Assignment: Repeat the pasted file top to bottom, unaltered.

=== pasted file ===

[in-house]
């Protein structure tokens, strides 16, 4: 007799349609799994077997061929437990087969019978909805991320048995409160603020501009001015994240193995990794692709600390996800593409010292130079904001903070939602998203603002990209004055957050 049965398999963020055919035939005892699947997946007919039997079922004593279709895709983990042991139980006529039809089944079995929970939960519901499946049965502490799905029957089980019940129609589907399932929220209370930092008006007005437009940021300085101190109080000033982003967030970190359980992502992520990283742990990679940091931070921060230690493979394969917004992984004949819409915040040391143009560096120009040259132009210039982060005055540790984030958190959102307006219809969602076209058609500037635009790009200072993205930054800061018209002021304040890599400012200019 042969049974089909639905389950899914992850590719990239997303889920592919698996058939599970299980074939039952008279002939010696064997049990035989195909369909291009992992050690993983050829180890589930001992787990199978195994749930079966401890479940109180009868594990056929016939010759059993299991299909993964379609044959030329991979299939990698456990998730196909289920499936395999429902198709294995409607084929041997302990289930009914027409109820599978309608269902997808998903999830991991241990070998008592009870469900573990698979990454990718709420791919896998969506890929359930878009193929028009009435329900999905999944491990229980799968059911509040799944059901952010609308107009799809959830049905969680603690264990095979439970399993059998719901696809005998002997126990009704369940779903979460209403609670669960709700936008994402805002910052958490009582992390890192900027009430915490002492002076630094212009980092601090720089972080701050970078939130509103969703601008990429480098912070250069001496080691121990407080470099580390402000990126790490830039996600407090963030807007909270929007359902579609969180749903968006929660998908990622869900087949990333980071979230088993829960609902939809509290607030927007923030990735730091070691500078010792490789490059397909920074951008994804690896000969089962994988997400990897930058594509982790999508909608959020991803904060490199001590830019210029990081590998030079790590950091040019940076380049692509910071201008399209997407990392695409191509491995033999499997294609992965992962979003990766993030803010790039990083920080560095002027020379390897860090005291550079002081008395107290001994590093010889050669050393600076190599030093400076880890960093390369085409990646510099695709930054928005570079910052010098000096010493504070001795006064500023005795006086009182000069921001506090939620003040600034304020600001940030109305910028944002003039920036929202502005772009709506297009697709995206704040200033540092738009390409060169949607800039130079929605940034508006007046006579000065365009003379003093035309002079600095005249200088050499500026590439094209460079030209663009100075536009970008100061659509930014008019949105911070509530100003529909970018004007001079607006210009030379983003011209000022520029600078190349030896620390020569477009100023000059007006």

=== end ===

[in-house]
């Protein structure tokens, strides 16, 4: 007799349609799994077997061929437990087969019978909805991320048995409160603020501009001015994240193995990794692709600390996800593409010292130079904001903070939602998203603002990209004055957050 049965398999963020055919035939005892699947997946007919039997079922004593279709895709983990042991139980006529039809089944079995929970939960519901499946049965502490799905029957089980019940129609589907399932929220209370930092008006007005437009940021300085101190109080000033982003967030970190359980992502992520990283742990990679940091931070921060230690493979394969917004992984004949819409915040040391143009560096120009040259132009210039982060005055540790984030958190959102307006219809969602076209058609500037635009790009200072993205930054800061018209002021304040890599400012200019 042969049974089909639905389950899914992850590719990239997303889920592919698996058939599970299980074939039952008279002939010696064997049990035989195909369909291009992992050690993983050829180890589930001992787990199978195994749930079966401890479940109180009868594990056929016939010759059993299991299909993964379609044959030329991979299939990698456990998730196909289920499936395999429902198709294995409607084929041997302990289930009914027409109820599978309608269902997808998903999830991991241990070998008592009870469900573990698979990454990718709420791919896998969506890929359930878009193929028009009435329900999905999944491990229980799968059911509040799944059901952010609308107009799809959830049905969680603690264990095979439970399993059998719901696809005998002997126990009704369940779903979460209403609670669960709700936008994402805002910052958490009582992390890192900027009430915490002492002076630094212009980092601090720089972080701050970078939130509103969703601008990429480098912070250069001496080691121990407080470099580390402000990126790490830039996600407090963030807007909270929007359902579609969180749903968006929660998908990622869900087949990333980071979230088993829960609902939809509290607030927007923030990735730091070691500078010792490789490059397909920074951008994804690896000969089962994988997400990897930058594509982790999508909608959020991803904060490199001590830019210029990081590998030079790590950091040019940076380049692509910071201008399209997407990392695409191509491995033999499997294609992965992962979003990766993030803010790039990083920080560095002027020379390897860090005291550079002081008395107290001994590093010889050669050393600076190599030093400076880890960093390369085409990646510099695709930054928005570079910052010098000096010493504070001795006064500023005795006086009182000069921001506090939620003040600034304020600001940030109305910028944002003039920036929202502005772009709506297009697709995206704040200033540092738009390409060169949607800039130079929605940034508006007046006579000065365009003379003093035309002079600095005249200088050499500026590439094209460079030209663009100075536009970008100061659509930014008019949105911070509530100003529909970018004007001079607006210009030379983003011209000022520029600078190349030896620390020569477009100023000059007006």